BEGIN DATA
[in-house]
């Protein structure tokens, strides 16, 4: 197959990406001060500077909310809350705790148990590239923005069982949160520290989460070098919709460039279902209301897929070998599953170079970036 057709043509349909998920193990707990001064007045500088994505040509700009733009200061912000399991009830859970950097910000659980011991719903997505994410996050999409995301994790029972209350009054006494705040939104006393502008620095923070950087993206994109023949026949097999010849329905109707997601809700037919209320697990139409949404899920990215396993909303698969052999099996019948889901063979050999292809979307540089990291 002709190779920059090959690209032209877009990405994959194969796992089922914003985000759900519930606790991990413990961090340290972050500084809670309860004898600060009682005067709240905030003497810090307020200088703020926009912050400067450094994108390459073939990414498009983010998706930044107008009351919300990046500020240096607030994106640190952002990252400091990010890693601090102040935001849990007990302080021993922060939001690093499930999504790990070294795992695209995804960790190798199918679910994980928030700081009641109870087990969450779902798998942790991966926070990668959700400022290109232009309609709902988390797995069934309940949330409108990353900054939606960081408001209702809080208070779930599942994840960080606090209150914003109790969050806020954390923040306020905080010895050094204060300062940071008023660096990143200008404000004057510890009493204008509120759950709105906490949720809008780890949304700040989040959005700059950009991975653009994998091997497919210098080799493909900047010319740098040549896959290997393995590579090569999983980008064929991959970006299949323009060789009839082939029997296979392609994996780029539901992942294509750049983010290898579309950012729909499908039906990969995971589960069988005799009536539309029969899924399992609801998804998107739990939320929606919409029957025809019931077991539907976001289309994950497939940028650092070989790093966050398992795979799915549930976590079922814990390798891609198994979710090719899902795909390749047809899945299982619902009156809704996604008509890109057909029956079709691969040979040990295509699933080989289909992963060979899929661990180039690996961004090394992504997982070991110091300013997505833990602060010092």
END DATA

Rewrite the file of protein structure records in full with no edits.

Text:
[in-house]
């Protein structure tokens, strides 16, 4: 197959990406001060500077909310809350705790148990590239923005069982949160520290989460070098919709460039279902209301897929070998599953170079970036 057709043509349909998920193990707990001064007045500088994505040509700009733009200061912000399991009830859970950097910000659980011991719903997505994410996050999409995301994790029972209350009054006494705040939104006393502008620095923070950087993206994109023949026949097999010849329905109707997601809700037919209320697990139409949404899920990215396993909303698969052999099996019948889901063979050999292809979307540089990291 002709190779920059090959690209032209877009990405994959194969796992089922914003985000759900519930606790991990413990961090340290972050500084809670309860004898600060009682005067709240905030003497810090307020200088703020926009912050400067450094994108390459073939990414498009983010998706930044107008009351919300990046500020240096607030994106640190952002990252400091990010890693601090102040935001849990007990302080021993922060939001690093499930999504790990070294795992695209995804960790190798199918679910994980928030700081009641109870087990969450779902798998942790991966926070990668959700400022290109232009309609709902988390797995069934309940949330409108990353900054939606960081408001209702809080208070779930599942994840960080606090209150914003109790969050806020954390923040306020905080010895050094204060300062940071008023660096990143200008404000004057510890009493204008509120759950709105906490949720809008780890949304700040989040959005700059950009991975653009994998091997497919210098080799493909900047010319740098040549896959290997393995590579090569999983980008064929991959970006299949323009060789009839082939029997296979392609994996780029539901992942294509750049983010290898579309950012729909499908039906990969995971589960069988005799009536539309029969899924399992609801998804998107739990939320929606919409029957025809019931077991539907976001289309994950497939940028650092070989790093966050398992795979799915549930976590079922814990390798891609198994979710090719899902795909390749047809899945299982619902009156809704996604008509890109057909029956079709691969040979040990295509699933080989289909992963060979899929661990180039690996961004090394992504997982070991110091300013997505833990602060010092």